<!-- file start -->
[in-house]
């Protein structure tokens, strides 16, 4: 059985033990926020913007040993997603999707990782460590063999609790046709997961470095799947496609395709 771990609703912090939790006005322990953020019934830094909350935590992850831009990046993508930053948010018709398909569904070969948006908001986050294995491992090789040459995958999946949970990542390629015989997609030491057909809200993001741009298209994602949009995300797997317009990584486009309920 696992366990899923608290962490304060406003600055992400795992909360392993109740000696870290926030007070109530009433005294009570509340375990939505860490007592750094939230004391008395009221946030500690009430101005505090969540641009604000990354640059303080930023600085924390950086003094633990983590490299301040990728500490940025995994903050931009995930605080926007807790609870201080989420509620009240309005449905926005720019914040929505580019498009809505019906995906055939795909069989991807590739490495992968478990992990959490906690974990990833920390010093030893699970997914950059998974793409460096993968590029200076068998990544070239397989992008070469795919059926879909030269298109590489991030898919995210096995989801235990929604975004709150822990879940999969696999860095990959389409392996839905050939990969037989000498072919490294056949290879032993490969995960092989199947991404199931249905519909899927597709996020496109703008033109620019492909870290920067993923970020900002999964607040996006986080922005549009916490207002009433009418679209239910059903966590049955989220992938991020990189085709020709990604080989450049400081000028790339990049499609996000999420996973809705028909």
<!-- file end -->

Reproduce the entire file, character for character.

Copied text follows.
[in-house]
């Protein structure tokens, strides 16, 4: 059985033990926020913007040993997603999707990782460590063999609790046709997961470095799947496609395709 771990609703912090939790006005322990953020019934830094909350935590992850831009990046993508930053948010018709398909569904070969948006908001986050294995491992090789040459995958999946949970990542390629015989997609030491057909809200993001741009298209994602949009995300797997317009990584486009309920 696992366990899923608290962490304060406003600055992400795992909360392993109740000696870290926030007070109530009433005294009570509340375990939505860490007592750094939230004391008395009221946030500690009430101005505090969540641009604000990354640059303080930023600085924390950086003094633990983590490299301040990728500490940025995994903050931009995930605080926007807790609870201080989420509620009240309005449905926005720019914040929505580019498009809505019906995906055939795909069989991807590739490495992968478990992990959490906690974990990833920390010093030893699970997914950059998974793409460096993968590029200076068998990544070239397989992008070469795919059926879909030269298109590489991030898919995210096995989801235990929604975004709150822990879940999969696999860095990959389409392996839905050939990969037989000498072919490294056949290879032993490969995960092989199947991404199931249905519909899927597709996020496109703008033109620019492909870290920067993923970020900002999964607040996006986080922005549009916490207002009433009418679209239910059903966590049955989220992938991020990189085709020709990604080989450049400081000028790339990049499609996000999420996973809705028909």